The Weekend Australian - Review - - Television -

IT’S hard to re­mem­ber a week when so many good things were show­ing on pay TV, and I’m not count­ing such an­cient classics as Mrs Miniver (Sun­day, 8.30pm, TCM) or the muchloved Bette Davis ve­hi­cle Now, Voy­ager (Sun­day, 6.25pm, TCM). I be­gin with two won­der­ful films by Aus­tralian women di­rec­tors. Re­view­ing Sue Brooks’s Ja­panese Story (Satur­day, 8.30pm, M Mas­ter­piece) in 2003, I com­pared it with Jane Cam­pion’s The Pi­ano — both stud­ies of con­trast­ing cul­tures of­fer­ing a sense of tran­scen­den­tal ex­pe­ri­ence, love sto­ries un­fold­ing against un­for­giv­ing and barely ex­plored land­scapes. Toni Col­lette plays a Perth ge­ol­o­gist who finds her­self es­cort­ing a vis­it­ing Ja­panese busi­ness­man (Go­taro Tsunashima) around the mines and deserts of the Pil­bara. It is a film that ex­cels in ev­ery depart­ment — writ­ing (Ali­son Til­son), cam­er­a­work (Ian Baker), mu­sic and, above all, per­for­mances. Look Both Ways (Mon­day, 5pm, M Drama/Ro­mance) was the first fea­ture of the an­i­ma­tor Sarah Watt, who com­bines an­i­mated se­quences to great ef­fect with live ac­tion. A pho­to­jour­nal­ist (Wil­liam McInnes) has been di­ag­nosed with a fa­tal ill­ness; he meets an artist (Jus­tine Clarke), who wit­nesses a train crash af­ter at­tend­ing her fa­ther’s fu­neral. Look Both Ways is a film about peo­ple cop­ing with mor­tal­ity — is­sues of life and death — but it never feels mor­bid or pre­ten­tious. It won ev­ery ma­jor Aus­tralian film award in 2005.

Midnight in Paris (Tues­day, 10.20pm, M Mas­ter­piece) is one of the great Woody Allen films, a late mas­ter­work up there with Man­hat­tan and Crimes and Mis­de­meanours. It is also one of Woody’s most vis­ually en­chant­ing films. My only re­gret is that Woody has no part in it him­self. Thirty years ago he might have played Owen Wil­son’s role as Gil Pen­der, a Hol­ly­wood screen­writer who finds him­self caught in a time warp on a hol­i­day in Paris and trans­ported back to the 1920s, where he en­coun­ters all the lead­ing lit­er­ary and artis­tic fig­ures of the time. Allen builds on his fan­tasy a med­i­ta­tion on the na­ture of nos­tal­gia, the fu­til­ity of yearn­ing for a myth­i­cal golden age, ei­ther in the fu­ture or the past. He has writ­ten no wit­tier or more in­ge­nious screen­play. The per­for­mances are spot-on, the sound­track is crammed with good things, and Paris has never looked love­lier.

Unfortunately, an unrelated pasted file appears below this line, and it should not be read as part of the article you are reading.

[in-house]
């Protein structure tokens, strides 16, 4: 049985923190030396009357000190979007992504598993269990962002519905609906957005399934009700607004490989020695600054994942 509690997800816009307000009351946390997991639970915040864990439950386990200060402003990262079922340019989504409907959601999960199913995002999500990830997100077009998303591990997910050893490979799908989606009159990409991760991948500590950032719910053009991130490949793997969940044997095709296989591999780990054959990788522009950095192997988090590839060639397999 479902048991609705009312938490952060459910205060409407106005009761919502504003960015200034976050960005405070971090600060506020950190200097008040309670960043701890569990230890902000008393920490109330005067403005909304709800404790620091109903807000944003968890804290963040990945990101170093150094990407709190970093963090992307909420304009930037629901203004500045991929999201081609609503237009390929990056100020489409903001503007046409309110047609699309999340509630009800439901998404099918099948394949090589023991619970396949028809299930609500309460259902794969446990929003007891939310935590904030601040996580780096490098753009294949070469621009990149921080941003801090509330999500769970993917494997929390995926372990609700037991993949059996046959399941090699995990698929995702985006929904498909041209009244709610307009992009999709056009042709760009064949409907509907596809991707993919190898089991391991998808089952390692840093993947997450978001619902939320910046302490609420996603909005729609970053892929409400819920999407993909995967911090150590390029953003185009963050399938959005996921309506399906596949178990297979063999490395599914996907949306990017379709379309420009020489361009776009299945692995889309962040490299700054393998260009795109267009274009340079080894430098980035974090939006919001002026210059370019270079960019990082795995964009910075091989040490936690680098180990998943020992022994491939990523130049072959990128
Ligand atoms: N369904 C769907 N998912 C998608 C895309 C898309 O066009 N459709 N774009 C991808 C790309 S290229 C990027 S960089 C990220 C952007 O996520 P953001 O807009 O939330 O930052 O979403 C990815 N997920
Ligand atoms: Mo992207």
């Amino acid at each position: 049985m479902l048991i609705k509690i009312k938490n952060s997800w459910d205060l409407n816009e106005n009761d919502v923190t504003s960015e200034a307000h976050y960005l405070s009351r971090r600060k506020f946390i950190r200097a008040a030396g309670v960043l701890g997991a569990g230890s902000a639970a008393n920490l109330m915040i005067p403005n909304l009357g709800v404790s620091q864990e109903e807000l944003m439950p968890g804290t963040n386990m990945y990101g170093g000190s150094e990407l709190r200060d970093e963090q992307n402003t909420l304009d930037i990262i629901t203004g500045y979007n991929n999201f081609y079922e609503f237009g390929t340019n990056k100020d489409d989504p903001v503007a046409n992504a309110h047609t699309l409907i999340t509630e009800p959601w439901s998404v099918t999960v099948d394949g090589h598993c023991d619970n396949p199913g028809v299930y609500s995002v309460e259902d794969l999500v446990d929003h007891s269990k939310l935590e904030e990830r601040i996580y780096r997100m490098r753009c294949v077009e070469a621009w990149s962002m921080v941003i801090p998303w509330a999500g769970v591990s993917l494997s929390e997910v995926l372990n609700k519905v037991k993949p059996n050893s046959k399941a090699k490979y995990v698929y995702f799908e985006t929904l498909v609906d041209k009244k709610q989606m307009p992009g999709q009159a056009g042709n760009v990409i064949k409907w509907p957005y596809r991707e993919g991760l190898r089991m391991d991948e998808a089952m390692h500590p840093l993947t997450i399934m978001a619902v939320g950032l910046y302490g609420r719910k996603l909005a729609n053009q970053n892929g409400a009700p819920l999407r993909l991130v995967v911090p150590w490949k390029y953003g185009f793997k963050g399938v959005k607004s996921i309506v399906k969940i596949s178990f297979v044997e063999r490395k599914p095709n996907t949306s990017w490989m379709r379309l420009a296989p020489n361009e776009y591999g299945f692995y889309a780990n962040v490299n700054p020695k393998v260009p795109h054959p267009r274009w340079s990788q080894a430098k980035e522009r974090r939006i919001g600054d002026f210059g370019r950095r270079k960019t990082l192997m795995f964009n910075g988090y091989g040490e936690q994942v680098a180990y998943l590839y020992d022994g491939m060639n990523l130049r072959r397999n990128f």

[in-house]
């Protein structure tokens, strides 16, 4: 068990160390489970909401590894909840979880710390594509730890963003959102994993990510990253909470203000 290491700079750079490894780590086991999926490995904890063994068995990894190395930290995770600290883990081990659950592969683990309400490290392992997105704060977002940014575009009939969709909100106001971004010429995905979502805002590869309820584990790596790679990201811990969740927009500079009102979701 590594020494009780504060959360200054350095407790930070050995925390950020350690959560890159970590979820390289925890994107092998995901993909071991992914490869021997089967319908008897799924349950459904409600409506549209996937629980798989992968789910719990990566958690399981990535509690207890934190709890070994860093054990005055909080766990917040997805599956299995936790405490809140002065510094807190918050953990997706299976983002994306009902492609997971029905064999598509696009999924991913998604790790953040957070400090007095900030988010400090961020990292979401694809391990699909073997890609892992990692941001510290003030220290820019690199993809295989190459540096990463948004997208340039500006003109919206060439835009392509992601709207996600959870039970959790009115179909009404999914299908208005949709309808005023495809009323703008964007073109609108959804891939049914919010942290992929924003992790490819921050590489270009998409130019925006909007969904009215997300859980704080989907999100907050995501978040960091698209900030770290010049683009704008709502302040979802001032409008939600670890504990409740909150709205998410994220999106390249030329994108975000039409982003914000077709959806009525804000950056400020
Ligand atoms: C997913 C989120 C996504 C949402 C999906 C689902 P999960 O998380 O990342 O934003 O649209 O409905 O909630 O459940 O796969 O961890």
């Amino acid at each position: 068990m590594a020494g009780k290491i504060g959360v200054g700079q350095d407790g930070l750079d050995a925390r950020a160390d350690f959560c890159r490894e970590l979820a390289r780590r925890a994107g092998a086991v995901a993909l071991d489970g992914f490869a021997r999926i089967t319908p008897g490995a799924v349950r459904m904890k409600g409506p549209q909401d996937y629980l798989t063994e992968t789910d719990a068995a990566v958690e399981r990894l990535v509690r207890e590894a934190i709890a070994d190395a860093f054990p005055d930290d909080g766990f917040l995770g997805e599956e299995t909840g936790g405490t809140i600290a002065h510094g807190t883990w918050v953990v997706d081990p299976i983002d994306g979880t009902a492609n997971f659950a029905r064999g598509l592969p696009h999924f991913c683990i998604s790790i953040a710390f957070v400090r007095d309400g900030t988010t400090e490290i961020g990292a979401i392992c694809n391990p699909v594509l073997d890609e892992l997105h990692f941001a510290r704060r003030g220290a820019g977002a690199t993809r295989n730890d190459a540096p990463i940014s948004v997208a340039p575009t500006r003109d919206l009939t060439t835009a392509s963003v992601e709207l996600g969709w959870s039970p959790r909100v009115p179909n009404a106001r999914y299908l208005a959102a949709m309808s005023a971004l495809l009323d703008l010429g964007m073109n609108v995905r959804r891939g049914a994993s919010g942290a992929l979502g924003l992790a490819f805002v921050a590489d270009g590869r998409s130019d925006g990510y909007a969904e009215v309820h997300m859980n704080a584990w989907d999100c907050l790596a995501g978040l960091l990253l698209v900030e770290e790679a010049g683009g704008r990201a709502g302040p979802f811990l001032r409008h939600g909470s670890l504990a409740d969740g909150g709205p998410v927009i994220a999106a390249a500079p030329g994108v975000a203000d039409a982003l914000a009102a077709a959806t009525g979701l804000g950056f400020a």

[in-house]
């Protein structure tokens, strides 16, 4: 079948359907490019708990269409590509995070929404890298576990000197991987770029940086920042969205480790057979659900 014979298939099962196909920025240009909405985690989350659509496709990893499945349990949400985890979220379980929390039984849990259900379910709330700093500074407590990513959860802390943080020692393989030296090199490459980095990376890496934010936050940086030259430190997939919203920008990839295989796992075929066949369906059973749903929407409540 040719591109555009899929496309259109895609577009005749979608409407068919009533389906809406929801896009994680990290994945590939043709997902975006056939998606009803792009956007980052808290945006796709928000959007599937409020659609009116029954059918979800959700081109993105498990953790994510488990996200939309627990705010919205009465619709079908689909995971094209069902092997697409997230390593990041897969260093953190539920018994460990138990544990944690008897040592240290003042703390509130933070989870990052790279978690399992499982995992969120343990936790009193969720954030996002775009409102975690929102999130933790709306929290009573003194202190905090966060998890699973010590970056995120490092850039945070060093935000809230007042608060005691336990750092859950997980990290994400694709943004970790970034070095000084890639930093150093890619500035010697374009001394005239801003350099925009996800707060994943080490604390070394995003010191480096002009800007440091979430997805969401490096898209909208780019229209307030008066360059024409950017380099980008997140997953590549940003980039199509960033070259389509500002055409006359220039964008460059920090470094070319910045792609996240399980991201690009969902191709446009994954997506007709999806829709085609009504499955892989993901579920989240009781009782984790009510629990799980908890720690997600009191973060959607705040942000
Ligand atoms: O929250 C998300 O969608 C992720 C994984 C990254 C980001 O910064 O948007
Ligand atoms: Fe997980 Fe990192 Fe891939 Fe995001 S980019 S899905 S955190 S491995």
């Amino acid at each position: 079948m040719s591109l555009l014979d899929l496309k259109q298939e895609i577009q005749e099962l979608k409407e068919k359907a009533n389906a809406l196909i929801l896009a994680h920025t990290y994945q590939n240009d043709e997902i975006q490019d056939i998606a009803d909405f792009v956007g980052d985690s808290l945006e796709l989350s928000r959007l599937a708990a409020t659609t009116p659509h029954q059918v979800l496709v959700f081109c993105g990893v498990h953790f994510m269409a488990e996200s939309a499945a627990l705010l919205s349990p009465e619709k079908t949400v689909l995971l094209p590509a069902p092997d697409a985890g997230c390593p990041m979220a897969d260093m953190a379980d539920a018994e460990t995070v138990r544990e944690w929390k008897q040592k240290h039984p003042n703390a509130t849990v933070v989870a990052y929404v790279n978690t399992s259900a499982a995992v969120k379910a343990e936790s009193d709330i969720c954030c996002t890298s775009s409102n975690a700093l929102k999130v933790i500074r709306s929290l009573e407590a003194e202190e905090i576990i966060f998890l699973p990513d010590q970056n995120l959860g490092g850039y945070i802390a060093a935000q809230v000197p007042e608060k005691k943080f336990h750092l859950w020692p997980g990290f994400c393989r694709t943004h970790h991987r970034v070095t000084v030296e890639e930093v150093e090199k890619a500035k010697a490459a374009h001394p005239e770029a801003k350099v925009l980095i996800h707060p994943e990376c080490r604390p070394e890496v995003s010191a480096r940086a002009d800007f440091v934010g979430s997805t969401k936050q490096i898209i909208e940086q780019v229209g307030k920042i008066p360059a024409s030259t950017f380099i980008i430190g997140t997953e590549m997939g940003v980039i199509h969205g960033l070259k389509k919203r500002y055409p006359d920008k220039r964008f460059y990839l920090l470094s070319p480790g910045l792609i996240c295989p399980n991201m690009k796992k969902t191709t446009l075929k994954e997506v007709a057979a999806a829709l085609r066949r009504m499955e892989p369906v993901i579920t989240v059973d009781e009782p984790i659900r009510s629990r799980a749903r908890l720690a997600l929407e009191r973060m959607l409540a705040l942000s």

And quickly: Hugo (Thurs­day, 8.30pm, M Mas­ter­piece) is Martin Scors­ese’s gor­geous fan­tasy about an or­phaned boy liv­ing in a clock tower at a Paris rail­way sta­tion and an old man (Ben Kings­ley) who runs a toyshop — all com­bined with a loving homage to the birth of silent cin­ema. Alexan­der Payne’s About Sch­midt (Sun­day, 8.30pm, M Mas­ter­piece) has Jack Ni­chol­son in one of his great­est (and least typ­i­cal) per­for­mances as a re­tired in­sur­ance clerk, a lonely and melan­cholic old geezer com­ing to terms with en­croach­ing age.

Critic’s choice

(M) ★★★★ Satur­day, 8.30pm, M Mas­ter­piece

(PG) ★★★★✩ Thurs­day, 8.30pm, M Mas­ter­piece

(PG) ★★★★ Tues­day, 10.20pm, M Mas­ter­piece

Midnight in Paris

Owen Wil­son in

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